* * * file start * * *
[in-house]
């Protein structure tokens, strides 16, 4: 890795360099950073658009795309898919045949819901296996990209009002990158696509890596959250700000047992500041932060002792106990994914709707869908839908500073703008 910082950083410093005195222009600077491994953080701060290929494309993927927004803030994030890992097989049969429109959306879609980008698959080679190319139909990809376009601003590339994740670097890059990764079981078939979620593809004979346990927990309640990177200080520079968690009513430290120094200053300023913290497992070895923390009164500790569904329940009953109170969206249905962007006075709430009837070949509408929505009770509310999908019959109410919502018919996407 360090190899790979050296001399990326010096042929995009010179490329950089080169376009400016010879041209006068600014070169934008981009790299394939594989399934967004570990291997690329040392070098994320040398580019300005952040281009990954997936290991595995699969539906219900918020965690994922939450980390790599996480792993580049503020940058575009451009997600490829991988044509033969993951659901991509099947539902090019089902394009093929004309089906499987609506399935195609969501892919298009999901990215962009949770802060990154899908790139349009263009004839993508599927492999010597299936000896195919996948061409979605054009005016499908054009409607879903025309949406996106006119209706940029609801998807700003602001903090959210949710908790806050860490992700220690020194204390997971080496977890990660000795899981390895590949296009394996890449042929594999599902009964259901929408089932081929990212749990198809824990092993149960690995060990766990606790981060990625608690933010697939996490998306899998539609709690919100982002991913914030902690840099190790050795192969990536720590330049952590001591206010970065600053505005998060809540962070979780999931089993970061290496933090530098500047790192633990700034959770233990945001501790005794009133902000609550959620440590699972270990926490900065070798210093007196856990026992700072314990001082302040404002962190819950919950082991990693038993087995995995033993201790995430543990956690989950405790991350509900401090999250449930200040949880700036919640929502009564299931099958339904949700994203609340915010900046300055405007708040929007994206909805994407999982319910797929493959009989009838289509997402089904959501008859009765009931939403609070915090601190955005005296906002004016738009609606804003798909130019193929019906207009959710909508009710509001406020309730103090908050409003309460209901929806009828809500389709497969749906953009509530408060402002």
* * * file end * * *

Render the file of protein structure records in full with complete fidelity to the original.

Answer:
[in-house]
């Protein structure tokens, strides 16, 4: 890795360099950073658009795309898919045949819901296996990209009002990158696509890596959250700000047992500041932060002792106990994914709707869908839908500073703008 910082950083410093005195222009600077491994953080701060290929494309993927927004803030994030890992097989049969429109959306879609980008698959080679190319139909990809376009601003590339994740670097890059990764079981078939979620593809004979346990927990309640990177200080520079968690009513430290120094200053300023913290497992070895923390009164500790569904329940009953109170969206249905962007006075709430009837070949509408929505009770509310999908019959109410919502018919996407 360090190899790979050296001399990326010096042929995009010179490329950089080169376009400016010879041209006068600014070169934008981009790299394939594989399934967004570990291997690329040392070098994320040398580019300005952040281009990954997936290991595995699969539906219900918020965690994922939450980390790599996480792993580049503020940058575009451009997600490829991988044509033969993951659901991509099947539902090019089902394009093929004309089906499987609506399935195609969501892919298009999901990215962009949770802060990154899908790139349009263009004839993508599927492999010597299936000896195919996948061409979605054009005016499908054009409607879903025309949406996106006119209706940029609801998807700003602001903090959210949710908790806050860490992700220690020194204390997971080496977890990660000795899981390895590949296009394996890449042929594999599902009964259901929408089932081929990212749990198809824990092993149960690995060990766990606790981060990625608690933010697939996490998306899998539609709690919100982002991913914030902690840099190790050795192969990536720590330049952590001591206010970065600053505005998060809540962070979780999931089993970061290496933090530098500047790192633990700034959770233990945001501790005794009133902000609550959620440590699972270990926490900065070798210093007196856990026992700072314990001082302040404002962190819950919950082991990693038993087995995995033993201790995430543990956690989950405790991350509900401090999250449930200040949880700036919640929502009564299931099958339904949700994203609340915010900046300055405007708040929007994206909805994407999982319910797929493959009989009838289509997402089904959501008859009765009931939403609070915090601190955005005296906002004016738009609606804003798909130019193929019906207009959710909508009710509001406020309730103090908050409003309460209901929806009828809500389709497969749906953009509530408060402002």